Specific strength

Specific strength

The specific strength is a material strength divided by its density. It is expressed in newton metres per kilogram, and is used for tensile strength as for compressive strength. It is sometimes known as the strength-to-weight ratio. Materials with very high specific strengths are widely used in aerospace applications where weight savings are more important than material costs. Materials such a titanium alloys and carbon fiber are widely used in these applications for this reason.

Another way to quote specific strength is breaking length also known as self support length: the length of the material (in km) that could suspend its own weight (with a fixed cross-section). For this measurement, the definition of weight is the force of gravity at the earth's surface applying to the entire length of the material, not diminishing with height.


The data of this table is from best cases, and has been established for giving a rough figure.

pecific strength for construction of a Space elevator

A space elevator would need a material capable of sustaining 4,960 kilometers of its own weight "at sea level" to reach a geostationary altitude of 36,000 km without tapering. [ This 4,960 km "escape length" (calculated by Arthur C. Clarke in 1979) is much shorter than the actual distance spanned because centrifugal forces increase (and gravity decreases) dramatically with height: citeweb | url= http://www.islandone.org/LEOBiblio/CLARK2.HTM | title = The space elevator: 'thought experiment', or key to the universe?" | last = Clarke | first = A.C. | year = 1979 ] Individual carbon nanotubes have achieved this strength, however only on a microscopic scale to date. A lower specific strength can be usable however if the cable tapered down towards the Earth's surface and past the geostationary altitude, however the mass and costs of material would be prohibitive for low specific strengths such as provided by Kevlar.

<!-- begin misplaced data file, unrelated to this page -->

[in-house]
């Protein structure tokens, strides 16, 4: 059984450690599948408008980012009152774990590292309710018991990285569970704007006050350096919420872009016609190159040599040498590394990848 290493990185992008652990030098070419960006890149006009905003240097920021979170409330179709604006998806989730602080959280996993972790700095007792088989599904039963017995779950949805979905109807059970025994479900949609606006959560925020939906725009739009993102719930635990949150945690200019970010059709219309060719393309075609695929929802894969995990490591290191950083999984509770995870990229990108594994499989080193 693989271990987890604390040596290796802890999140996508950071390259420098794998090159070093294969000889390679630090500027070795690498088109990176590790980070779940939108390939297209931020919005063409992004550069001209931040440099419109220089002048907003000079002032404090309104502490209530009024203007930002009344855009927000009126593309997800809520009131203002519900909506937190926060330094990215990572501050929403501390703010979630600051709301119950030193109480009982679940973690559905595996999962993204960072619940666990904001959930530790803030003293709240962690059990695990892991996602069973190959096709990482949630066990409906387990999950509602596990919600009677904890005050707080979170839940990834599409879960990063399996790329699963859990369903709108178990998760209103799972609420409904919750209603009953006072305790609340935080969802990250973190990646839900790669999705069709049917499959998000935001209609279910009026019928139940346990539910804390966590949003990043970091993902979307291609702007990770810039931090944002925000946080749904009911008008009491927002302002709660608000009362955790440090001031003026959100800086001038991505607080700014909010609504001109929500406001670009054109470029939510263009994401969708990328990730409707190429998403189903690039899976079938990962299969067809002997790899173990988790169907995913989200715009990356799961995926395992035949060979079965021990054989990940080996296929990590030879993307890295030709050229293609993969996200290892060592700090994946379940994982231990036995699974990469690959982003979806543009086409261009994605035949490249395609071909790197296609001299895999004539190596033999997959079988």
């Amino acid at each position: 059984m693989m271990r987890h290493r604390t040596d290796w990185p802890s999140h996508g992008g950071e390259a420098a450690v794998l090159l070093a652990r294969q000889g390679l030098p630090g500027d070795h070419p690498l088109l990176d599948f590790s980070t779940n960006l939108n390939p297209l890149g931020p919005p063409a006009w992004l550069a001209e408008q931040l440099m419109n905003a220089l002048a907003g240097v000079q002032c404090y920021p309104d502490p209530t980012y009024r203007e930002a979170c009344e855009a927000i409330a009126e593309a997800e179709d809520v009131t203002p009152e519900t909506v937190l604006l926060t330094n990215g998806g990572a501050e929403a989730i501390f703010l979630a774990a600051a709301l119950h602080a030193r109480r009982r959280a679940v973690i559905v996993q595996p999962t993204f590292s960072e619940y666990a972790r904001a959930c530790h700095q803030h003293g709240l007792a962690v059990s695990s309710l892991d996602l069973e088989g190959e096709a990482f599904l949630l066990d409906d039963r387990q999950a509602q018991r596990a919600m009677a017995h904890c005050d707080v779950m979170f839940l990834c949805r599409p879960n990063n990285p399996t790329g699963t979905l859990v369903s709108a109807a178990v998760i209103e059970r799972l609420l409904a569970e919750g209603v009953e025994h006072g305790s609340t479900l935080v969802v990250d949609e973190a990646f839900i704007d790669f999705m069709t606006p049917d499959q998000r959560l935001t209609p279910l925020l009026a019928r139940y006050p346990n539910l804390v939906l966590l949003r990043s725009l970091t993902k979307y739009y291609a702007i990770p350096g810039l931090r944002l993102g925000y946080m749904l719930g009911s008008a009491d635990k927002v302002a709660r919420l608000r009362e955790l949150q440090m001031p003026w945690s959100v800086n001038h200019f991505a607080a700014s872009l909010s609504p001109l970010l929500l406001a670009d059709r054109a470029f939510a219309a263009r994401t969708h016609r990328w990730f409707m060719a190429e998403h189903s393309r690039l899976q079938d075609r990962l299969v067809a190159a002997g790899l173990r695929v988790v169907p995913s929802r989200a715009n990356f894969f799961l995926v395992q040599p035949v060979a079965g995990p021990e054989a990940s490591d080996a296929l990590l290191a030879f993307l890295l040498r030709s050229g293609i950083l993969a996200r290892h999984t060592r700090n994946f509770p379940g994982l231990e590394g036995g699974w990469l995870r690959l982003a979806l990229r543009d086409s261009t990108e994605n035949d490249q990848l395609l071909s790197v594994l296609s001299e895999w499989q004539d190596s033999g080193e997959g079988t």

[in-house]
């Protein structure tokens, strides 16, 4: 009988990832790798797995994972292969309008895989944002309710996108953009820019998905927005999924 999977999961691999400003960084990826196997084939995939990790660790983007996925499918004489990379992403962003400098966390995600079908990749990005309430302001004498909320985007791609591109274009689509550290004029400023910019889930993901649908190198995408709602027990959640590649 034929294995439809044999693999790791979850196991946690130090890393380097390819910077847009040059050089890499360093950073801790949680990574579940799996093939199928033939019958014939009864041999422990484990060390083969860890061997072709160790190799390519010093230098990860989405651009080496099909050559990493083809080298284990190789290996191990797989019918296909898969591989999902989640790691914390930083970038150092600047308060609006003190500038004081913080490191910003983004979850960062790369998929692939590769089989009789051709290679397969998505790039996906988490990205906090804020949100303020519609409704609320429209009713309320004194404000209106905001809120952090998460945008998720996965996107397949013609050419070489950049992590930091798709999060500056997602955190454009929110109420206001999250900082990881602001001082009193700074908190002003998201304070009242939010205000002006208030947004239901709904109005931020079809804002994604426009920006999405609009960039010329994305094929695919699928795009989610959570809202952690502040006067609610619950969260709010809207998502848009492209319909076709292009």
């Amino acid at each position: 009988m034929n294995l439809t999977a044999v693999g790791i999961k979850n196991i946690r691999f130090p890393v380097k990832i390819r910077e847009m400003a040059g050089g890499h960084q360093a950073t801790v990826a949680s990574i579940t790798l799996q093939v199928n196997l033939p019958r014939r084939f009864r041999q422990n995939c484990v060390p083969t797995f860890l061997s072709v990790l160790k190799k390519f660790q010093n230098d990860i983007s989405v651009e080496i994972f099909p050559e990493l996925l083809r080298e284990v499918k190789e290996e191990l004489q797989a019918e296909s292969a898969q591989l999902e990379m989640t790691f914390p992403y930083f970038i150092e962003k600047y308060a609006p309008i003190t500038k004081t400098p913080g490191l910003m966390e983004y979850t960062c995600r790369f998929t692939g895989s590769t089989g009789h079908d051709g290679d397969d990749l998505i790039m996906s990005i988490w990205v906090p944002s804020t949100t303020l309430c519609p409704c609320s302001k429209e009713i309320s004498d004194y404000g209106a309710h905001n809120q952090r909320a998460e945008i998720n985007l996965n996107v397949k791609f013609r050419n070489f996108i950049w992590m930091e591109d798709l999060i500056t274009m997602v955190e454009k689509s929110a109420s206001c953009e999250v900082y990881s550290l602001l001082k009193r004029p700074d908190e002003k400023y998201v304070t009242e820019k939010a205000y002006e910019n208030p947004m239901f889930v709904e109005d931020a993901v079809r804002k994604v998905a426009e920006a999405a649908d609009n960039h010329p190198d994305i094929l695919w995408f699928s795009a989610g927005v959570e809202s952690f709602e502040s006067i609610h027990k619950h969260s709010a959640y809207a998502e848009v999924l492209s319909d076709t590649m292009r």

ee also

* Space elevatorDEFAULTSORT:
* Specific Modulus


External links

* [http://www-materials.eng.cam.ac.uk/mpsite/interactive_charts/spec-spec/NS6Chart.html Specific stiffness - Specific strength] chart, University of Cambridge, Department of Engineering

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